I’m staying in Ovidiopol, Ukraine, which is about an hour’s ride away from the actual city. The house is very lovely, with a huge garden in the yard. There’s a lovely view of the sea (maybe? I also heard something about a lagoon, but I didn’t fully understand) that I’ll take a photo of tomorrow.
Marina (the woman I’m staying with) and her family are very kind – Marina’s father, Dyadya Sasha (Uncle Sasha), drove me back from the airport, and her mother, Mama Tanya, made a delicious lunch/dinner when I got back. We had хлеб и соль (xleb i sol’, or bread and salt), which is traditional for welcoming people into a home and brings good luck for the trip. We also had borsh and kompot
They have 5 cats – this is my heaven. Two of them are brand new tiny baby cats, and they’re so cute! One of them is an orange cat, so they named it “red-haired” (which is one word and cuter in Russian – “ryzhiy”) and I couldn’t understand what the other one is named, so I just smiled and kept petting it. This morning (or, more accurately, 1pm when I woke up — oops), Marina’s (the lady I’m staying with) niece, Arina (Arisha, for short, which is the most precious diminutive I’ve heard) was there. She’s probably 6 years old or so. She brought out the little kitties, and showed them to me and petted them. We all went outside to look at the garden (SO MANY FLOWERS, so many berries) and Arina brought me a tiny bouquet – it was all very adorable.
Marina and I took the “marshrutka” (sort of like a mix between a bus and a mini-van) to town, which takes about an hour. At first, I tried to look out the window and look at all the lovely sights, but eventually sleep took over and I napped for most of the ride. We walked around the city, looking at various “pamyatniki” (statues/monuments) to all the important people in the city’s history. Catherine the Great has a statue (as the tsarina who was in charge of the Russian Empire when the city was taken) where she stands above all the men who “helped her to get there” if you know what I mean.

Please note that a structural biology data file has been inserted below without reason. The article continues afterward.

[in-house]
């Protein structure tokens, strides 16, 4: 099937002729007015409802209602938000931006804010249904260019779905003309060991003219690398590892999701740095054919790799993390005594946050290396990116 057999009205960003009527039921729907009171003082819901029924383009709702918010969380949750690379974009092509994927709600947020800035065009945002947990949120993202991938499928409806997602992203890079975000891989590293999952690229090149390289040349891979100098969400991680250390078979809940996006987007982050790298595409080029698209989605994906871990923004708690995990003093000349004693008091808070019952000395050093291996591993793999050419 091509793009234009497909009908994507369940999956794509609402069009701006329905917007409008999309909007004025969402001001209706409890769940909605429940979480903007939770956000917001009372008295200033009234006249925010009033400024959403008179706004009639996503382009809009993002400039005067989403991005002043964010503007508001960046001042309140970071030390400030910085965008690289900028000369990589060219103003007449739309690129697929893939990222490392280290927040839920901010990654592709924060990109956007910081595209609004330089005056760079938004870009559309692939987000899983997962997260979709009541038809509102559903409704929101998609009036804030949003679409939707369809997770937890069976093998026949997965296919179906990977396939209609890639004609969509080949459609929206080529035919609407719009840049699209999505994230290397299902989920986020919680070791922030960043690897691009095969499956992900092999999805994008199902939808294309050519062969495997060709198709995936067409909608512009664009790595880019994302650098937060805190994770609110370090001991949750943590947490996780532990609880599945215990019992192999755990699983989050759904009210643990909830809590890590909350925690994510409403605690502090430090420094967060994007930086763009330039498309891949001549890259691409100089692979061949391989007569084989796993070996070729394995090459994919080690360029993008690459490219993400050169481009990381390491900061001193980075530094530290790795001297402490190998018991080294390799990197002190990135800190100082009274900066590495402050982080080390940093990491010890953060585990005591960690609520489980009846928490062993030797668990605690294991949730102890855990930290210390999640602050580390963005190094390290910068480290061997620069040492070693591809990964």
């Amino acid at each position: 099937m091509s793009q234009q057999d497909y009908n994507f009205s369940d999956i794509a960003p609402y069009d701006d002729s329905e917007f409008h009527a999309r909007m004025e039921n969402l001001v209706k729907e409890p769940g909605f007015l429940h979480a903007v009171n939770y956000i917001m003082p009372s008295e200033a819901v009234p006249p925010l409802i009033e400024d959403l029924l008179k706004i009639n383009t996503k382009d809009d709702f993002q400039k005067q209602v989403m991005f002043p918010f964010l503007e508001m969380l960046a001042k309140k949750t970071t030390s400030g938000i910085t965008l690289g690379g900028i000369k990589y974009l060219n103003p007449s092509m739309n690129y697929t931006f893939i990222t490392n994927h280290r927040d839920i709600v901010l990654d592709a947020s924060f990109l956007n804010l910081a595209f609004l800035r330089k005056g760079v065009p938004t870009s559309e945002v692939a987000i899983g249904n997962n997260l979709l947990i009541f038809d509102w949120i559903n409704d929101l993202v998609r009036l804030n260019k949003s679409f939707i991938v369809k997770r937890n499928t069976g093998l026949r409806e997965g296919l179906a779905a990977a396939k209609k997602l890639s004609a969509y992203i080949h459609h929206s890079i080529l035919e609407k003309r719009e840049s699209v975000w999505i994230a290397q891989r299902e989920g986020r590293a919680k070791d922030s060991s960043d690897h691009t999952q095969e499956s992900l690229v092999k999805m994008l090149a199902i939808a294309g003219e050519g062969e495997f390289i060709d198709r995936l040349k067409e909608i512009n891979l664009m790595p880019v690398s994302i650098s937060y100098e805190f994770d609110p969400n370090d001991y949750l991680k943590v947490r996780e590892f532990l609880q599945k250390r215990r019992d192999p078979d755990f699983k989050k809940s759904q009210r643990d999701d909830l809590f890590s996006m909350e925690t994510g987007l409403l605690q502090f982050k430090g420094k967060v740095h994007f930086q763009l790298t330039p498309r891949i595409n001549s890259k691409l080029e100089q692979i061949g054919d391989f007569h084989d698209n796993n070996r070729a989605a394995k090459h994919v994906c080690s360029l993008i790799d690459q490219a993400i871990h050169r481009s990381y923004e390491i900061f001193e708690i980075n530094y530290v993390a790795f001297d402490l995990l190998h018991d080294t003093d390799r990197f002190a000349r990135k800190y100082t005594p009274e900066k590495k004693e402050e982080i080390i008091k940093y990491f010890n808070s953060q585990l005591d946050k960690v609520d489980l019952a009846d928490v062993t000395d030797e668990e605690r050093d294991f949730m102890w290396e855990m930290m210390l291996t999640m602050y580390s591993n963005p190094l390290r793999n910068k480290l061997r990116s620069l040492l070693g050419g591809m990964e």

There’s another statue to a man (I don’t remember his name, unfortunately..) who is standing, facing the Black Sea. His hand is reaching out to guide those into the port, which I thought was sort of neat. Another statue, to Pushkin (the most famous Russian poet ever), which strategically places him with his back to the sea. I didn’t really understand the legend that Marina told me, but I’m sure it’s interesting.
OH, and we also walked across this bridge, which was built in Soviet times, and it’s called “Tyoshin Bridge” (“Mother in law bridge”) because supposedly a Soviet officer used to have to walk very far to get down from the plateau, down to cross the street, and walk back up to the hill on the other side to see his mother-in-law. His response was to simply build a bridge across. Anyway, people started doing that thing where they put a lock with their names on it (on Valentines day, or their wedding day or something) and throw the key off the ledge as a symbol of their permanent love. Eventually, too many people were in love in Odessa, and the government had to take down some of the locks to make the bridge properly balanced again.
While walking, we also saw тонкий дом (“tonkii dom,” or “thin house”). Marina explained the joke that students who could not afford actual apartments rented rooms at the tonkii dom. The building is an optical illusion — such that from certain angles, it looks as if the building is nothing but one wall. There’s actually just a very sharp corner, but it is architecturally humorous nonetheless 🙂
In the park, there were many men playing chess. Marina explained that they play not for fun, but for money – which explains the shouting and cursing. Unfortunately, I’m awful at chess, otherwise I might have tried to play.
You can find some of my other photos here: http://www.flickr.com/photos/79897665@N04/